I know they are often used in reporting – just make sure all parties involved are aware of their nature. A drop in domain rating does in no way mean you are dropping in rankings. Or that you are losing money.
Here you are actually tracking more than one metric: bounce rate, pages visited, time on site, and so on. They will tell you what the people who do reach your site are doing, and what you need to fix.
After the Pandapocalypse, engagement metrics are more of a ranking factor than before. As user experience is what matters most, by improving user engagement, you will be improving your rankings. A high bounce rate speaks volumes about the quality of your pages, so take that into account when ranking them for certain keywords, and building links back to them.
Image Source: Neil Patel
The way to improve these metrics is quite clear: your pages need to be about what the visitor feels they will be about; your content needs to be well-written and edited, easy to read through; your images need to be appropriate and load fast; your internal linking structure needs to make sense; and so on.
This is a purely engine-oriented metric, but I find it fascinating, so I track it. You can see the number of pages Googlebots crawl on your site in your Search Console. Read more about crawl budgets here.
You don’t need to track this – but if you are, like me, fascinated by the crawler and how it thinks, you can go to town here. This is also the time to fix any crawl errors (also highlighted in your Search Console) and make the little spiders as comfortable as you can. Since you can’t offer them a cup of coffee or a stiff drink, the least you can do to accommodate them is to make your pages easily crawlable.
Finally, here they are – your rankings. The only two pieces of advice I have here are:
1 – Remember RankBrain. Remember it well, and forget everything you learned about ranking for keywords three years ago. This is the new Google.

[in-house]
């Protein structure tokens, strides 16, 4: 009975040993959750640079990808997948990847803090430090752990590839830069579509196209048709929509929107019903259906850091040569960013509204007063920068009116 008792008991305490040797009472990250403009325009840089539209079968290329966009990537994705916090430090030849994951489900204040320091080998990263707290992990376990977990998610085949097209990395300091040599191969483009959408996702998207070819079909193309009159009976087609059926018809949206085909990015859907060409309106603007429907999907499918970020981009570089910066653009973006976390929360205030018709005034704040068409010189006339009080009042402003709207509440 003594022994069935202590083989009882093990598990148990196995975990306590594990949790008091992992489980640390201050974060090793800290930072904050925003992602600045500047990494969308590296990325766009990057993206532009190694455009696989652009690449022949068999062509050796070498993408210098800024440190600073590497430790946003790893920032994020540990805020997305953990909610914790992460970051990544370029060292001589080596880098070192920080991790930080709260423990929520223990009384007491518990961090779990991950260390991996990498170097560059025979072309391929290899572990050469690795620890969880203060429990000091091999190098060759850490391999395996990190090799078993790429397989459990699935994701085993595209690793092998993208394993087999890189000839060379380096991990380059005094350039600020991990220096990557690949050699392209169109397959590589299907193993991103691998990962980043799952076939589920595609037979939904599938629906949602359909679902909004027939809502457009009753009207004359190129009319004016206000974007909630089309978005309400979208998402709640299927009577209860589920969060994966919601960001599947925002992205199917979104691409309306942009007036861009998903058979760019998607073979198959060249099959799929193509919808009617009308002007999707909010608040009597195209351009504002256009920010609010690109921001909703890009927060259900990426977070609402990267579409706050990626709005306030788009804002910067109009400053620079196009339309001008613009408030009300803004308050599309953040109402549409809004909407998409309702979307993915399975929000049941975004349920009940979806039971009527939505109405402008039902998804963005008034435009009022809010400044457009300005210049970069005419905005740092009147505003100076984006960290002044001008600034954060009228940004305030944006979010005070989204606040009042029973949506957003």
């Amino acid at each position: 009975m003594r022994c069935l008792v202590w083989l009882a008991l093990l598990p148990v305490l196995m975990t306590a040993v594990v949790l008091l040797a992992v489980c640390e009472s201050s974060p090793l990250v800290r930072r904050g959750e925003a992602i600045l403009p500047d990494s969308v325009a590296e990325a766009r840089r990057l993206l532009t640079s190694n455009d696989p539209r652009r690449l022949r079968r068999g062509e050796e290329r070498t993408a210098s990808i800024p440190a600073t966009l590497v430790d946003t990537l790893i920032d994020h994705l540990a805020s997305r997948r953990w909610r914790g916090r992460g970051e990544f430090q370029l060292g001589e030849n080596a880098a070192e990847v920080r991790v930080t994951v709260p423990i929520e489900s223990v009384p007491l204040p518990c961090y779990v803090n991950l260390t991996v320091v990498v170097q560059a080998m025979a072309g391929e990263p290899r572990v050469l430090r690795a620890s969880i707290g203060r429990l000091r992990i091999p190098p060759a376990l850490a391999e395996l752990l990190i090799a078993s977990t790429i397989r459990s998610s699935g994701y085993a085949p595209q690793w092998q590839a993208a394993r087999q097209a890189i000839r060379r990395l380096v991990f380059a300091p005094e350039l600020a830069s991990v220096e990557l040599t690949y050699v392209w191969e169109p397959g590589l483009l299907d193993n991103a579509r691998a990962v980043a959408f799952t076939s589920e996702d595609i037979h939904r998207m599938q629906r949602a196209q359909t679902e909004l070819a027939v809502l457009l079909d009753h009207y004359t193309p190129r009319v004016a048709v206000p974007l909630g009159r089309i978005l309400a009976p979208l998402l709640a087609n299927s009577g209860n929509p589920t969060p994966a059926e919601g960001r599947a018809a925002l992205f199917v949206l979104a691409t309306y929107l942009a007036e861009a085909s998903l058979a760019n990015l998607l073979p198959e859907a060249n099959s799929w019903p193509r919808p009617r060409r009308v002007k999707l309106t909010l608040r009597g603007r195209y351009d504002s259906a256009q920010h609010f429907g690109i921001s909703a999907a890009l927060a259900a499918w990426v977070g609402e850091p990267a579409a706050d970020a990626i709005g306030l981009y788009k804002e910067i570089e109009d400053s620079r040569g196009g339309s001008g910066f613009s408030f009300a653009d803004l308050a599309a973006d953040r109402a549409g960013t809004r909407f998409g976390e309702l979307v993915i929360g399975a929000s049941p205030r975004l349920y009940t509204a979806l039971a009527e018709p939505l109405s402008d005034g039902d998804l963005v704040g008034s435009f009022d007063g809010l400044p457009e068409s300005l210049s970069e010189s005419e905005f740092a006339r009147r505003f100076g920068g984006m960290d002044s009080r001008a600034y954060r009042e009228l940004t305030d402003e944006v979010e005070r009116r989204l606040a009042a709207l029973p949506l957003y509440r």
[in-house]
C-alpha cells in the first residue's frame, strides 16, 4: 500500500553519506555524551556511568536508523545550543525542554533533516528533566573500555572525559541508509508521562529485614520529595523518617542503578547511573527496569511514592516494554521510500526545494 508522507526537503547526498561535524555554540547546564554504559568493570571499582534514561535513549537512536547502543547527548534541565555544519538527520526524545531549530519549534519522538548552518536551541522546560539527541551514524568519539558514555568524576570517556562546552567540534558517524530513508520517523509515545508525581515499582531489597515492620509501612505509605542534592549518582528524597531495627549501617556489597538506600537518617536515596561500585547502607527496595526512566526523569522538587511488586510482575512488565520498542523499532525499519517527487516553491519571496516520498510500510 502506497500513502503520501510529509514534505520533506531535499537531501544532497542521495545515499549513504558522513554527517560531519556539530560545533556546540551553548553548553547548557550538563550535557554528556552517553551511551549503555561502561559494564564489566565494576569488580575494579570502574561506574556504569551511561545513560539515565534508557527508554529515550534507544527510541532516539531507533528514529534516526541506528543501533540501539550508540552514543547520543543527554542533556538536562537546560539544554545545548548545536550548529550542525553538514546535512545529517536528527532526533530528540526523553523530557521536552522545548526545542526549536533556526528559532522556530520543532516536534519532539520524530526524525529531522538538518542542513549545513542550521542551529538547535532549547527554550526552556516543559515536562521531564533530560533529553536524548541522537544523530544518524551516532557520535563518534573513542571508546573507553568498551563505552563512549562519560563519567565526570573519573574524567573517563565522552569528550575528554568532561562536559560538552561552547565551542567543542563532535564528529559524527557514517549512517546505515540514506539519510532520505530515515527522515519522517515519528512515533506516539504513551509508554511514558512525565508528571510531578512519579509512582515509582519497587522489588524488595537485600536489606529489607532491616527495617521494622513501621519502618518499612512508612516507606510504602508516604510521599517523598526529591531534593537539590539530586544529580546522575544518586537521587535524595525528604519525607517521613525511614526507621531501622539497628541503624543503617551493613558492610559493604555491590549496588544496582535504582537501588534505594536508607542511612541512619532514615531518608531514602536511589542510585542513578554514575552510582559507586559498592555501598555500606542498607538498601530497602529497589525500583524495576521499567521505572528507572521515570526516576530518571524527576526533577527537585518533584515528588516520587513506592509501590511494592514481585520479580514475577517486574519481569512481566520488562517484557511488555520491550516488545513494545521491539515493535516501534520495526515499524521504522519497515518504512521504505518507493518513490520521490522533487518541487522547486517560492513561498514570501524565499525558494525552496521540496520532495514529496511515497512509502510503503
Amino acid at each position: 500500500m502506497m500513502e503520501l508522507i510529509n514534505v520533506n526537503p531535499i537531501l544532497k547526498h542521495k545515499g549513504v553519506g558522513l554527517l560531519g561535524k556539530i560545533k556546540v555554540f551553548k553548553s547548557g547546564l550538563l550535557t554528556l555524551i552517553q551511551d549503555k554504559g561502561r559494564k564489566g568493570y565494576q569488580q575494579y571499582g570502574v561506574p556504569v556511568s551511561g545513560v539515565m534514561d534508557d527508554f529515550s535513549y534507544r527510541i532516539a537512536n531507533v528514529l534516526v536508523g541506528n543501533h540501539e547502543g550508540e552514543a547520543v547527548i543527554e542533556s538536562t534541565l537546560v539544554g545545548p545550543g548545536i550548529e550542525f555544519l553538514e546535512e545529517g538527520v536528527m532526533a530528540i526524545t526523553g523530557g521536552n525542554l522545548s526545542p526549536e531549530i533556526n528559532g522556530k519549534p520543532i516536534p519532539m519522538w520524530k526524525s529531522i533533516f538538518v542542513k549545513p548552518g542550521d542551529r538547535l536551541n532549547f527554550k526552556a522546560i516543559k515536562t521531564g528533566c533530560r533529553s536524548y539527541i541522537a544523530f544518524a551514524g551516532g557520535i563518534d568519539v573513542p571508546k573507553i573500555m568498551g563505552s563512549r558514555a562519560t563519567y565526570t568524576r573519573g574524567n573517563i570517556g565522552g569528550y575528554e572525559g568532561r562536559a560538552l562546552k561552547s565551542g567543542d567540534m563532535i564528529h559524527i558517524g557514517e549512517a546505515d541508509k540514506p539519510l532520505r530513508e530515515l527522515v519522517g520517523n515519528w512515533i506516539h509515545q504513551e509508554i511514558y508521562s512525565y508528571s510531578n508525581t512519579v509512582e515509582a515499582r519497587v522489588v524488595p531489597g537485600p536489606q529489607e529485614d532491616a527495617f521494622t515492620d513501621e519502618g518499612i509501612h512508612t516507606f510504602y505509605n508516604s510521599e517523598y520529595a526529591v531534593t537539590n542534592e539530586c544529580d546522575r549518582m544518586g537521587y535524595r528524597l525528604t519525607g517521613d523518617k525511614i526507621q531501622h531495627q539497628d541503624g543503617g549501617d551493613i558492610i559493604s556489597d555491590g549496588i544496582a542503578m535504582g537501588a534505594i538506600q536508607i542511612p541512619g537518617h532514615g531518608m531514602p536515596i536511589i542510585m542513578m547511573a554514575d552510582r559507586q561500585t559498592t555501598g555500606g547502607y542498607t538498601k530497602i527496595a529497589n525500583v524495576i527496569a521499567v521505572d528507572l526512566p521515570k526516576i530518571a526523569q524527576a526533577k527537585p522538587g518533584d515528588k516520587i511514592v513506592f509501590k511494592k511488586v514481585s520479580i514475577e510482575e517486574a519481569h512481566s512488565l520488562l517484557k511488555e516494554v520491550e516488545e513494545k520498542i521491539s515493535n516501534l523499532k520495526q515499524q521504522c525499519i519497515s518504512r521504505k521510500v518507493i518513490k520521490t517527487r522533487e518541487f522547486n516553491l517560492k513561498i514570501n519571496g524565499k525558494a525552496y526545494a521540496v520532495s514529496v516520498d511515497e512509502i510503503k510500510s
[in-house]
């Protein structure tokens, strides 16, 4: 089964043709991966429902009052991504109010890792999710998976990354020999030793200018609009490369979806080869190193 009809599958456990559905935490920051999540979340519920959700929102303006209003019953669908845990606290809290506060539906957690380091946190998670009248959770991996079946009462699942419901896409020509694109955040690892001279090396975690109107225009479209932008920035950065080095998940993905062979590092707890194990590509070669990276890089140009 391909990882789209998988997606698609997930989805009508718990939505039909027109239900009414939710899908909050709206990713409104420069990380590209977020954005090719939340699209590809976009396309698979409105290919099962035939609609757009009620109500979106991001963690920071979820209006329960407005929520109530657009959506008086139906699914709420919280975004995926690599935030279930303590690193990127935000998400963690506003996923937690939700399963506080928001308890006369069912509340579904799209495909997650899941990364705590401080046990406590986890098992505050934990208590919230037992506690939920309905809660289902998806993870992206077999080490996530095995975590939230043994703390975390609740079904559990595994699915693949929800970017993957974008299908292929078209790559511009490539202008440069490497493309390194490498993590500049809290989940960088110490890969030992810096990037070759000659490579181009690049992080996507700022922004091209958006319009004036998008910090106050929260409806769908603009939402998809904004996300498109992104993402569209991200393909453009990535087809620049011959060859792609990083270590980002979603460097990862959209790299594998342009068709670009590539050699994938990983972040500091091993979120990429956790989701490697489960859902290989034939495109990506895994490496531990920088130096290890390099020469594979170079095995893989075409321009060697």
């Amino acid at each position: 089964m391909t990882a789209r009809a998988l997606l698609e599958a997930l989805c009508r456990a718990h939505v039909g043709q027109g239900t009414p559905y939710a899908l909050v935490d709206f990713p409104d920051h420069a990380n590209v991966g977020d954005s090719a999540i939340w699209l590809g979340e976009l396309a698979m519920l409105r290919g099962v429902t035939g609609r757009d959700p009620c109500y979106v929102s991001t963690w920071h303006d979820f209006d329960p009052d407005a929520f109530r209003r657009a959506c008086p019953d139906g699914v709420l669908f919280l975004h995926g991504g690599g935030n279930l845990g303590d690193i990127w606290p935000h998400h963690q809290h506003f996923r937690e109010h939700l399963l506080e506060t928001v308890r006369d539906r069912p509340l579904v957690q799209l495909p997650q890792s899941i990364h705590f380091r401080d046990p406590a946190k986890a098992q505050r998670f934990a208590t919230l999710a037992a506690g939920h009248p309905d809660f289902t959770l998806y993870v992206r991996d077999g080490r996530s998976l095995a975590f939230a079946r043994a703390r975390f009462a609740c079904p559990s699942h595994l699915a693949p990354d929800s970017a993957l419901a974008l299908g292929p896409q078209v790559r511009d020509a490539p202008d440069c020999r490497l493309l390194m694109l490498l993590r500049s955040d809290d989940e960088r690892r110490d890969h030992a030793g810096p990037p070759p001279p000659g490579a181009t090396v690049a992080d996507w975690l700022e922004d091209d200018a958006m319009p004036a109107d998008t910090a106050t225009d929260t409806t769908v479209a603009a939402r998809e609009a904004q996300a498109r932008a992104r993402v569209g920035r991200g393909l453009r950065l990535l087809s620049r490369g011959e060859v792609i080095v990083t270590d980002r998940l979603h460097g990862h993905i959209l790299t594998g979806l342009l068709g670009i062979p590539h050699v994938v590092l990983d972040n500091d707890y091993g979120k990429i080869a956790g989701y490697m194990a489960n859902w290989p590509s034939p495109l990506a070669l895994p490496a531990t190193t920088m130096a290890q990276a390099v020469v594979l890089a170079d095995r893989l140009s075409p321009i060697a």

2 – Choose wisely. Selecting keywords to chase is what got me interested in SEO in the first place, and there are hundreds of ways to find keywords to rank for. Remember that SERPs take time to get updated, so give your strategies time to work. We’ve all seen websites that are ranked first for a certain keyword, even when they seem to be doing nothing to rank for them. Takeaway: there is more than one way to rank no.1 – you just have to be diligent enough to find it.
3 – Actually, I have a third piece of advice. Don’t be bullied into chasing rankings. Rankings are secondary to…
And here we are: the one metric, and ultimately the only metric, that makes any difference to management (and to all of us who run our own websites) is the bottom line at the end of each month.
I am by no means trying to say that revenue is all that matters and that you should use any and all means to increase it through your SEO tactics. What I am saying is that SEO is a marathon (bet you’ve heard that one before), and a slow start does not mean you will not get there. It’s all about a steady, sustainable, scalable plan to climb – and I do hope this personal take on how to better it was an enjoyable read.
This is a guest post by Michael Deane.